2. The definition of BA has changed.

Under the revised rules, the definition of BA has been completely reworded. A BA now includes any vendor that creates, receives, maintains, or transmits PHI on behalf of a CE, even those that do not access PHI. BAs can now include organizations involved in patient safety activities, health information organizations and PHI data storage companies.

With this expanded definition, practices should determine whether any existing contracts should be replaced with BA agreements. In addition, practices should also review existing BA agreements. It is a common practice for BAs to request inclusion of a clause that removes themselves and their subcontractors from liability under HIPAA. A practice should now strongly object to its inclusion since BAs are now liable under the new rules.

3. The definition of BA has expanded to include subcontractors.

Subcontractors are now considered a BA of a practice if it has access to the practice's PHI. Practices would be wise to request information on these subcontractors, and research them as if the practice were contracting directly with the subcontractor.

Practices should require its BAs to ensure any subcontractors it may engage on its behalf that will have access to the practice's PHI agree to the same restrictions, conditions and requirements that apply to the BA with respect to such information.

Practices should also include in its BA agreement a stipulation that requires BAs to receive approval from the practice prior to engaging any new subcontractors that will have access to the PHI.

4. Practices must take steps to confirm its BAs follow HIPAA.

If a practice delegates duties to a BA, the practice now has a responsibility to confirm - to the best of its ability - the BA is handling those duties in conformity with HIPAA rules. There are a few steps practices should take.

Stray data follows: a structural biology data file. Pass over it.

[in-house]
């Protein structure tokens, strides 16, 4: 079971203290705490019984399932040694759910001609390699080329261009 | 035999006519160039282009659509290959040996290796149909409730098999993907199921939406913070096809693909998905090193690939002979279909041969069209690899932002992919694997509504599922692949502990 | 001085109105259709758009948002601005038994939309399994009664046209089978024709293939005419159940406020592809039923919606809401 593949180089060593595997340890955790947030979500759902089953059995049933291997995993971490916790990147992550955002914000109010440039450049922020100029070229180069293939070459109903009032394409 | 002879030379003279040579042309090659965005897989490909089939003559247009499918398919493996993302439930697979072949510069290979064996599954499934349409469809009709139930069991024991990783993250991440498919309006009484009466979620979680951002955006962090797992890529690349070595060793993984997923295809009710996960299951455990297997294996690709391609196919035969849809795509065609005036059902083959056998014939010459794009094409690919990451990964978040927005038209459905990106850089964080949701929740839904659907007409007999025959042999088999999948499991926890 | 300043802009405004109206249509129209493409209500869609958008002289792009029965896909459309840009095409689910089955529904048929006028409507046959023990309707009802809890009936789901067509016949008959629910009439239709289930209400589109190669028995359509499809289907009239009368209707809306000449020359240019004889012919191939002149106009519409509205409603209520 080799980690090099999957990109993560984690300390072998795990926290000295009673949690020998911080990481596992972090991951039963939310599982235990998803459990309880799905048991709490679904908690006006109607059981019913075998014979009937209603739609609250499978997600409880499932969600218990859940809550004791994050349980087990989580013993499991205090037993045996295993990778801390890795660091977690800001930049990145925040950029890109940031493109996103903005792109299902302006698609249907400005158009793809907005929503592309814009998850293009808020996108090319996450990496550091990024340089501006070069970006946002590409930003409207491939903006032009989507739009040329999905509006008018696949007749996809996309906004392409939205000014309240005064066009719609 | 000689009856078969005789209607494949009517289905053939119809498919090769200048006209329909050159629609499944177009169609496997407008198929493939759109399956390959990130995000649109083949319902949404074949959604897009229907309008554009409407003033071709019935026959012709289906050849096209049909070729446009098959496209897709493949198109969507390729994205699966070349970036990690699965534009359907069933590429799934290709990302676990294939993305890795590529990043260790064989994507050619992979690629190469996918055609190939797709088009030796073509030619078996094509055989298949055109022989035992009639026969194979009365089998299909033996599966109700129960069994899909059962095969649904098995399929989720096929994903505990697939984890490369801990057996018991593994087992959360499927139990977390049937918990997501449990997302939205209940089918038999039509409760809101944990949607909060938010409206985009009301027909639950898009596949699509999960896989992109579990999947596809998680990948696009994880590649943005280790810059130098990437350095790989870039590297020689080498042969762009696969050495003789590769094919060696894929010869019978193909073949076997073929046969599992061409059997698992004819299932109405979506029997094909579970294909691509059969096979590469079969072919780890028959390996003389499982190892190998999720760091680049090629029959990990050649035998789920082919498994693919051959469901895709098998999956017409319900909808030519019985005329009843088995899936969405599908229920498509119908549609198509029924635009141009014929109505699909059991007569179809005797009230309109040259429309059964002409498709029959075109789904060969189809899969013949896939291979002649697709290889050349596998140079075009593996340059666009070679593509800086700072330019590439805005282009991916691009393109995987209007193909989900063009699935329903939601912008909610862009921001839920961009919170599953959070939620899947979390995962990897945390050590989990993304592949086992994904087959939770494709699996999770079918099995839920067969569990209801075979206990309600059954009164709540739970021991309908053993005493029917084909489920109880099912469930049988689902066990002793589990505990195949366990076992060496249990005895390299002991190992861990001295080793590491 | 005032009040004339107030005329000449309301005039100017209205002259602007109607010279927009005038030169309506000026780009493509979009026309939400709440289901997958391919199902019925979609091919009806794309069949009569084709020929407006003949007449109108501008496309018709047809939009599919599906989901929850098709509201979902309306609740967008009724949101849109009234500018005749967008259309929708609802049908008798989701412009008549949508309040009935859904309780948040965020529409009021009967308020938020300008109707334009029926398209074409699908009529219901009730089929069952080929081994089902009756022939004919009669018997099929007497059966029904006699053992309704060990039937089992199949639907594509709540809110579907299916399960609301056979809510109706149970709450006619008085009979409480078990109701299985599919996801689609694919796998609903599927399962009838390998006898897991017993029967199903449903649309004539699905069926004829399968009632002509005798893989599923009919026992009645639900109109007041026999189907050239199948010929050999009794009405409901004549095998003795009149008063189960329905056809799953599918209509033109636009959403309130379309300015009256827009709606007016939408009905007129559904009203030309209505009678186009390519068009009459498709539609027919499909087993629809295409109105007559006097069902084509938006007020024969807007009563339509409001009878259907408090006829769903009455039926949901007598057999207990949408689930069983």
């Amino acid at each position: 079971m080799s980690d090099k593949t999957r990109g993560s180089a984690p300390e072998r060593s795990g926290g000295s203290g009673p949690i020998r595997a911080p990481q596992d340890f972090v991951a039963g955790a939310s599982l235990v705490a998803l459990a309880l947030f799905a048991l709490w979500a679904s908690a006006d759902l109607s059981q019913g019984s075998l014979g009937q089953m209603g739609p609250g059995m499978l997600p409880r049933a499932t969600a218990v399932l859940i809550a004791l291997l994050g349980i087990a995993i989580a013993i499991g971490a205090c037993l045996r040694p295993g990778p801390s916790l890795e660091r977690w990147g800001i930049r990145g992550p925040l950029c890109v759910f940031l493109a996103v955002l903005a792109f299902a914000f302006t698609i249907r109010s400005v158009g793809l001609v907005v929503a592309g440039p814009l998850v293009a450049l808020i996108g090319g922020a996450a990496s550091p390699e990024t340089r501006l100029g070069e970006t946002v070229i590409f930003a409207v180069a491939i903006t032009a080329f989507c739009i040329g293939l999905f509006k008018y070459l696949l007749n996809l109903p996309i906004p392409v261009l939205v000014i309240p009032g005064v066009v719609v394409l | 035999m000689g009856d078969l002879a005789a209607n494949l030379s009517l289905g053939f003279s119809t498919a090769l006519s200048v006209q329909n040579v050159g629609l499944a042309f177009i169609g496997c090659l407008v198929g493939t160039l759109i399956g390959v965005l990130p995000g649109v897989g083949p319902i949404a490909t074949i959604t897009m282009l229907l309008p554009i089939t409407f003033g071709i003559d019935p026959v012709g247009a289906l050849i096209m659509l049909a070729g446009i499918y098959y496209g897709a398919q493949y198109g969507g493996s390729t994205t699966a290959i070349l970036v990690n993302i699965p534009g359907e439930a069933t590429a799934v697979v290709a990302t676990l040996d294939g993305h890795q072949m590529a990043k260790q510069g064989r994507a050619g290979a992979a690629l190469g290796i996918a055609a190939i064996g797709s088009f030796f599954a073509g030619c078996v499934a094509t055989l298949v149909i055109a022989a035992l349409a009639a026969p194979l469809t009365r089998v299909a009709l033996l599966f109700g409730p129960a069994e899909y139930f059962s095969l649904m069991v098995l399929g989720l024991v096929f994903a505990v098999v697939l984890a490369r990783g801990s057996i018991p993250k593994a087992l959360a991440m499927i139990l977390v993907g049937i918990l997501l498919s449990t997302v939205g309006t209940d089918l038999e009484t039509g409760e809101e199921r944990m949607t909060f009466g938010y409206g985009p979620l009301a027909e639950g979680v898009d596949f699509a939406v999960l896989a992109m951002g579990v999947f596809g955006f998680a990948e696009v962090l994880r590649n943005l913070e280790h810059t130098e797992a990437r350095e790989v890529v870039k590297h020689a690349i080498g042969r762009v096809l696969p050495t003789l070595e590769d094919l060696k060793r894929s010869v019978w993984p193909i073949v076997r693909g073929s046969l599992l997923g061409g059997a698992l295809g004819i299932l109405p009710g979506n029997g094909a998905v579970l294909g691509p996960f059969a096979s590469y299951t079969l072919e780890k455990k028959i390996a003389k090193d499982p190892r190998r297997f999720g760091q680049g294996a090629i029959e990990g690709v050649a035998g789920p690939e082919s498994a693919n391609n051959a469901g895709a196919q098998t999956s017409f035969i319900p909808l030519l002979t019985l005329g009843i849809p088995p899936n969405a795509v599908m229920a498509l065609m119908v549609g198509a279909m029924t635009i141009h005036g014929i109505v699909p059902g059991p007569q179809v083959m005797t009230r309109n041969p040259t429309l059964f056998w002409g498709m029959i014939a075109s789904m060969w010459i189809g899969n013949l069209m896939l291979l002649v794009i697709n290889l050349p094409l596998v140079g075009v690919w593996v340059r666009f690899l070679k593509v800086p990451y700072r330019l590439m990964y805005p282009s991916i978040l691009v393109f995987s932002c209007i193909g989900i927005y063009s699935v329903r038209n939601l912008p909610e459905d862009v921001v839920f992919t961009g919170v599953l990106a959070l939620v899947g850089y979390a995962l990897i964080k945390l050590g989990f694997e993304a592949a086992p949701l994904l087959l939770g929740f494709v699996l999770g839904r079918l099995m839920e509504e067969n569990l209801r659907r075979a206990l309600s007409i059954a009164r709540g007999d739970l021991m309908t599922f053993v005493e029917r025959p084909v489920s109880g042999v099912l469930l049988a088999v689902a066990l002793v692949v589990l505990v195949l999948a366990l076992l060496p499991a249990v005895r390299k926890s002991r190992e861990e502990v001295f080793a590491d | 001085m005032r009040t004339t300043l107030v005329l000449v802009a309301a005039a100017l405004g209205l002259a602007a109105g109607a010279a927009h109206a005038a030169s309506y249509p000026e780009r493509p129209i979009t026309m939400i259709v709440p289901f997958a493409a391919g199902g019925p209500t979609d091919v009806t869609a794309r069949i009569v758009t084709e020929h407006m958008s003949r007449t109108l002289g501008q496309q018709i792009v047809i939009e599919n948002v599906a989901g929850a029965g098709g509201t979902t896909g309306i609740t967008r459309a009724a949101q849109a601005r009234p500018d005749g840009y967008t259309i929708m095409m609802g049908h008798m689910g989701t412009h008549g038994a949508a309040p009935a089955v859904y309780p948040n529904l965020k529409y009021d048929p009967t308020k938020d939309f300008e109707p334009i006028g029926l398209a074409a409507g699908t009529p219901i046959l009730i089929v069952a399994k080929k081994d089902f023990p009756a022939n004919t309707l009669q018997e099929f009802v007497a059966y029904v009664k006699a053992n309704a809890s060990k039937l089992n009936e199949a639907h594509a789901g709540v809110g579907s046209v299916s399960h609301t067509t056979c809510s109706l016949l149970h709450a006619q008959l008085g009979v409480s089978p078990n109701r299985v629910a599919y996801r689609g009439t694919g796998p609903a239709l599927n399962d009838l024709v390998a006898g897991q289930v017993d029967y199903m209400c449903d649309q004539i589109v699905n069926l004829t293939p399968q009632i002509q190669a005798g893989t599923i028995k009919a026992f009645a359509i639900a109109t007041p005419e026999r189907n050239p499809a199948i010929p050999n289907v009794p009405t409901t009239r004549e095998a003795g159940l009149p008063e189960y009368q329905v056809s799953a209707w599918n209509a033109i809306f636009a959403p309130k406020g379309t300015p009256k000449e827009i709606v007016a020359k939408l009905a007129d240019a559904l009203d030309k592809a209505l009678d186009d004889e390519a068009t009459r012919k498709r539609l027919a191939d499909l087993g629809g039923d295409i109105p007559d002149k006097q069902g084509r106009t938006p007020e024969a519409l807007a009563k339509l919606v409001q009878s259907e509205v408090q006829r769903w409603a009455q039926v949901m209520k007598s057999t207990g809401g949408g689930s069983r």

Practices should request and review copies of the BAs risk assessment, and the policies and procedures developed to ensure the BA maintains HIPAA compliance. This should include the policy and procedure that states the practice will be notified if a breach occurs.

Practices should request information about a BA's HIPAA training program. Practices should also request a copy of a BAs cybersecurity insurance, which is designed to mitigate losses from a variety of cyber incidents, including data breaches.

While it is critical to take these steps to confirm a BA's services are HIPAA compliant, it is perhaps even more important for practices to perform careful due diligence on the companies it is considering as partners.

"The fines for not complying with HIPAA are as high as $1.5 million," Morrone says. "Having a well-drafted BA agreement can go a long way, but with so much at stake, CEs must carefully choose those companies they are engaging with to handle PHI."